There are four Americans missing in Brussels following the bombings that killed 31 people and wounded 270 others. Family members are desperately awaiting word from their loved ones, which include a husband and wife from the South and a brother and sister from New York City.
The four Americans were last seen at the airport when two blasts rocked the check-in area in Belgium, according to Newser. About a dozen Americans were injured in the bombings, according to the State Department, leading one lawmaker to suggest an American counter at the airport was targeted.
“From my vantage point, it does look like an attack on Americans,” California Rep. Devin Nunes, the Republican chairman of the House Intelligence Committee, said. Officials have not said American citizens were specific targets in the attacks.
The Brussels airport explosions were followed just over an hour later with another blast at a metro station in the Belgian capital. At least 31 people died and more than 270 were wounded between the two locations.
As the whereabouts of the four Americans missing in Brussels continue, there is still has been no word from Justin Shults and his wife Stephanie, accountants who moved to Brussels in 2014, or New York siblings Sascha and Alexander Pinczowski. At the time of the airport blasts, the Shultses were waving goodbye to Stephanie’s mother, Carolyn Moore, who was walking toward the security check-in.
Justin Shults, 30, is originally from Gatlinburg, Tennessee; 29-year-old Stephanie is from Lexington, Kentucky. Moore, Stephanie’s mom, survived the explosions without serious injuries. But the family does not know whether the couple was still in the building at the time.
The families of the Americans missing became angry after Justin’s brother, Levi Sutton, said that his family had been told his brother and Stephanie were found. “We do not know the severity of their injuries or what hospital they’re at,” he posted on Twitter. But that brief glimmer of hope was dashed later Wednesday when Sutton posted again that “misinformation … was given to my family.”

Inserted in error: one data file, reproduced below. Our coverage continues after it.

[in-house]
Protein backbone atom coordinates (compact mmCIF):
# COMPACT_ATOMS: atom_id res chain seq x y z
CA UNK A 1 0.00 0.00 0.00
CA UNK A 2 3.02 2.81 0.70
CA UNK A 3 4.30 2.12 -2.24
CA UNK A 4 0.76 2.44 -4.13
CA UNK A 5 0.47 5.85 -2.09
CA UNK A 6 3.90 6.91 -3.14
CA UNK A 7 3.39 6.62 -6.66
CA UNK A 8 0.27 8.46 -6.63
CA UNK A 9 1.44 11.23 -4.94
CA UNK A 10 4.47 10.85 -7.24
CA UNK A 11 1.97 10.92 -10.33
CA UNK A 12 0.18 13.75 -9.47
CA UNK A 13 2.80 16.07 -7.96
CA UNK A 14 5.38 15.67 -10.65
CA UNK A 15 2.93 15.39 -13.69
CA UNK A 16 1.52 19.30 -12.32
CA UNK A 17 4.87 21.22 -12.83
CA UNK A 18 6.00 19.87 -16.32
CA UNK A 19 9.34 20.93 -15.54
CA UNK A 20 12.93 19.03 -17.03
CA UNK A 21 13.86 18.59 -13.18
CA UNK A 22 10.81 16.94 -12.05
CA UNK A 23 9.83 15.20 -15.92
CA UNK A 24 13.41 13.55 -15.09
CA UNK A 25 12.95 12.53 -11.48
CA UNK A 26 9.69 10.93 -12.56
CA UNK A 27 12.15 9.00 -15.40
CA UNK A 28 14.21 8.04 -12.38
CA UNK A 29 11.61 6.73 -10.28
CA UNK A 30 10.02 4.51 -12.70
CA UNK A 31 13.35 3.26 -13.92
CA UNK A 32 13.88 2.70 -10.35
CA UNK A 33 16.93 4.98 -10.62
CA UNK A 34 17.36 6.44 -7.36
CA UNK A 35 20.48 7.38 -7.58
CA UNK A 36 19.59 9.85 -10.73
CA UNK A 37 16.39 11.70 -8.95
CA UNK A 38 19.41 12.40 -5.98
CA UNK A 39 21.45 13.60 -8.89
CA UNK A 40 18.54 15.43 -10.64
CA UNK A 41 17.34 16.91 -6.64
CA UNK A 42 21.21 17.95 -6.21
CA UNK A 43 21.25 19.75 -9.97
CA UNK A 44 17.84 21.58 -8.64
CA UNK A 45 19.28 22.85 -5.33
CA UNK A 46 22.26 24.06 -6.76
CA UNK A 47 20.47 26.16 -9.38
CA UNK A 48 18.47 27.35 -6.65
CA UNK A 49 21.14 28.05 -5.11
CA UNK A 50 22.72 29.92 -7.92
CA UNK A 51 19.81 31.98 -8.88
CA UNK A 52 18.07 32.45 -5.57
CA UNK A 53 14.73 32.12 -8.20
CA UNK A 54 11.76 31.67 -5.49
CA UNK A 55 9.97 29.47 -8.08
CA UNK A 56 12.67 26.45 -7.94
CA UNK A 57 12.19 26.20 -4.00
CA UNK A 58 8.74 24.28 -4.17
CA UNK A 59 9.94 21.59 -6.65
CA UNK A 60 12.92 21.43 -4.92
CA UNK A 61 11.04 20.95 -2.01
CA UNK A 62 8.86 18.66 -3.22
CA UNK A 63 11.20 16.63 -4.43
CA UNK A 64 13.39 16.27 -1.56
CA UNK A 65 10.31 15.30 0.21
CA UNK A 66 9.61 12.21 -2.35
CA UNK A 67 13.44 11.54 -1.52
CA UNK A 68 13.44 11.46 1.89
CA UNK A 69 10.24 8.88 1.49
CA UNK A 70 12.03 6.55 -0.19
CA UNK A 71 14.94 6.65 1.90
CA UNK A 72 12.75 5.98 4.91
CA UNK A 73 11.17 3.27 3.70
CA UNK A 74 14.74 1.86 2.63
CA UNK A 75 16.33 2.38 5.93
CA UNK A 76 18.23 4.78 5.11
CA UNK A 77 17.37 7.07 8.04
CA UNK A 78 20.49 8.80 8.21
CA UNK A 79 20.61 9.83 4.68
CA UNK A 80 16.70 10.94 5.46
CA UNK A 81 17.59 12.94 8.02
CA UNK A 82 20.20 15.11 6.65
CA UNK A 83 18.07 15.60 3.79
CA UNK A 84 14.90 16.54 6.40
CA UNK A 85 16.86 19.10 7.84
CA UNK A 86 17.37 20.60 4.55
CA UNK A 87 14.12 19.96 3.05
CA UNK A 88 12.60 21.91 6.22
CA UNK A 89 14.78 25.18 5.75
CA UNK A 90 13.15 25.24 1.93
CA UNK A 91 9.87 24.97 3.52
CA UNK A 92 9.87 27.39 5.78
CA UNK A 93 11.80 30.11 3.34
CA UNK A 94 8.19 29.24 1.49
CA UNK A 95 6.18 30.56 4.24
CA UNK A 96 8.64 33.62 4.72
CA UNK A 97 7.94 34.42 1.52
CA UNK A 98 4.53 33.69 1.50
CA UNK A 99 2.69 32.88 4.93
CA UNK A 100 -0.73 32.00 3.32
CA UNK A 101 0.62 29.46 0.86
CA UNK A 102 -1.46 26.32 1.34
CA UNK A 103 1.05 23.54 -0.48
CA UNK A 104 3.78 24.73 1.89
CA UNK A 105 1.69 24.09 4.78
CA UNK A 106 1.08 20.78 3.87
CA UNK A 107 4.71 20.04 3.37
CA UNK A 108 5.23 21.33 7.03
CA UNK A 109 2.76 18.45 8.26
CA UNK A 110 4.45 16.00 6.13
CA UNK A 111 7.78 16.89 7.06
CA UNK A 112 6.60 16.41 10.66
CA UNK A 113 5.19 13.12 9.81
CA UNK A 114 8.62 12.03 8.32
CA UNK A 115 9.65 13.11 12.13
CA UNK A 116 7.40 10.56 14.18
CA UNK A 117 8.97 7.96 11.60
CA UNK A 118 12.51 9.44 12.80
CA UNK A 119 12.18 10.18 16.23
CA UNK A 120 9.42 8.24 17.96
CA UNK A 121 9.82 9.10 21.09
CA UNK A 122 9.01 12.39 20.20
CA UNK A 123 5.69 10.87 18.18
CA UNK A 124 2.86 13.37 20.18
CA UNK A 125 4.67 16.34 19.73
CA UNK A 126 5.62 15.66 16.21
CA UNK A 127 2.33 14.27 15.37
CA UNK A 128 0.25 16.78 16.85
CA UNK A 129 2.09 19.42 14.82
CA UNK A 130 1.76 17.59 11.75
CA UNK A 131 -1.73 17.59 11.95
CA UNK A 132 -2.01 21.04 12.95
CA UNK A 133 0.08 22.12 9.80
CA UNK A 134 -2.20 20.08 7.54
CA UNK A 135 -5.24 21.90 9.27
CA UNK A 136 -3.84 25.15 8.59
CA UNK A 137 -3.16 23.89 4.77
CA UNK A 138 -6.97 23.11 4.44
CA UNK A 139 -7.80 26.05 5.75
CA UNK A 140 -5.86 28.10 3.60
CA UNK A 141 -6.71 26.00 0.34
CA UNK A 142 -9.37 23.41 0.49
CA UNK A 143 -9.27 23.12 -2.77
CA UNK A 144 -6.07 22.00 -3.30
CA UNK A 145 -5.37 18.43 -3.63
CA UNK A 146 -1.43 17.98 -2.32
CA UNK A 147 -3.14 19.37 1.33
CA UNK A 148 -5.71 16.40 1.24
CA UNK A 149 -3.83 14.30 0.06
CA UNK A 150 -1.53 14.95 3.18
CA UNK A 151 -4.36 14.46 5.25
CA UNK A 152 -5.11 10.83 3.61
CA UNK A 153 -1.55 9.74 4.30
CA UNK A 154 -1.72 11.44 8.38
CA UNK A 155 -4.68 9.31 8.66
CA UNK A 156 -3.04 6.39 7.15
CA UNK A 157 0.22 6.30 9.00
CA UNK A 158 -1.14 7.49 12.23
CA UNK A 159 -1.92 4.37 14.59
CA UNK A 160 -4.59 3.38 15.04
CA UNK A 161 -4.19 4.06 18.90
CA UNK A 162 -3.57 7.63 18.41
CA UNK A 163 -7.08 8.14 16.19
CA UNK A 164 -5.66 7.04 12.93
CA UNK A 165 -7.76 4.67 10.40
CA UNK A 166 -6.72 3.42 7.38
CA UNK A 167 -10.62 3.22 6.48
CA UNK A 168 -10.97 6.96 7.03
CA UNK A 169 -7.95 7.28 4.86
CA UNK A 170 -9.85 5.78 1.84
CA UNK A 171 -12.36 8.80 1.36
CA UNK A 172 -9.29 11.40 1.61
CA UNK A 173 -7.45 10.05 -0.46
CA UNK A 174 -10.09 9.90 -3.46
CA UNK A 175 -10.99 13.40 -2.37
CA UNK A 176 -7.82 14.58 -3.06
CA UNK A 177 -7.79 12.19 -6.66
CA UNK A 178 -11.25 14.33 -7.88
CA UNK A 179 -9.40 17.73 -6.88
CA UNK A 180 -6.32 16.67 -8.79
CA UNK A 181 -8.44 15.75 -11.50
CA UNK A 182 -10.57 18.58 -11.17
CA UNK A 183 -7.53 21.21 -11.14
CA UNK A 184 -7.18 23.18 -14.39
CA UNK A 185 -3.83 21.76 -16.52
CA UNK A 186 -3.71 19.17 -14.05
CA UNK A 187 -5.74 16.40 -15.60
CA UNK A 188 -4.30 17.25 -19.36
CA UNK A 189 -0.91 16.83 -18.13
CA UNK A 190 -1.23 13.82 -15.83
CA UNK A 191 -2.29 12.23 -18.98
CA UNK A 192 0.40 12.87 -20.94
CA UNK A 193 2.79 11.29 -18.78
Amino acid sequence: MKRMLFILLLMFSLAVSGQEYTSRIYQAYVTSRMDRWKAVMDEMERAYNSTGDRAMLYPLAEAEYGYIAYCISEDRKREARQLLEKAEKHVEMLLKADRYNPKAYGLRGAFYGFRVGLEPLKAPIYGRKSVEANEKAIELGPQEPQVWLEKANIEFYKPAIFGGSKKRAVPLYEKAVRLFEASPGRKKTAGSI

It was not immediately clear how the confusion arose. Sutton said that his mother, Sheila Shell, who lives in Tampa, Florida, had received a call from the State Department confirming the news.
In a statement issued through the office of Tennessee Sen. Bob Corker, the couple’s families later said that “neither Belgium nor U.S. officials have confirmed that Justin and Stephanie Shults have been located.”
The State Department added that besides the four Americans missing in Brussels, there are “a number of U.S. citizens remain missing and not every U.S. government employee or family member on the ground has been accounted for.”
Justin’ brother voiced his exasperation on Twitter. “This is exactly what we were trying to avoid and now I’ve told friends and family members things that weren’t true,” he said in a message on Twitter. “Obviously we just want Justin and Stephanie to come home.” His mother was scheduled to arrive in Belgium on Thursday “and hopefully she can get some answers as things still seem to be uncertain right now,” he said.
Stephanie’s mother had her hearing damaged by the blast but has vowed to remain in Belgium until her daughter and son-in-law were found, her sister Betty Newsom said.
Less is known about siblings Sascha and Alexander Pinczowski, who had just arrived at the Brussels airport and were on the phone with a relative when the explosions went off. The line went dead after the blasts.
While the four Americans missing in Brussels are unaccounted for, another American, Emily Eisenman of Colbert, Georgia, said she was desperately awaiting word from her Belgian boyfriend.
Bart Migom who was headed to the airport to come visit her before the blasts went off, she said. “Bart told me that he would get in touch with me every step of the way,” she said. “His last words on the phone call was that I love you.”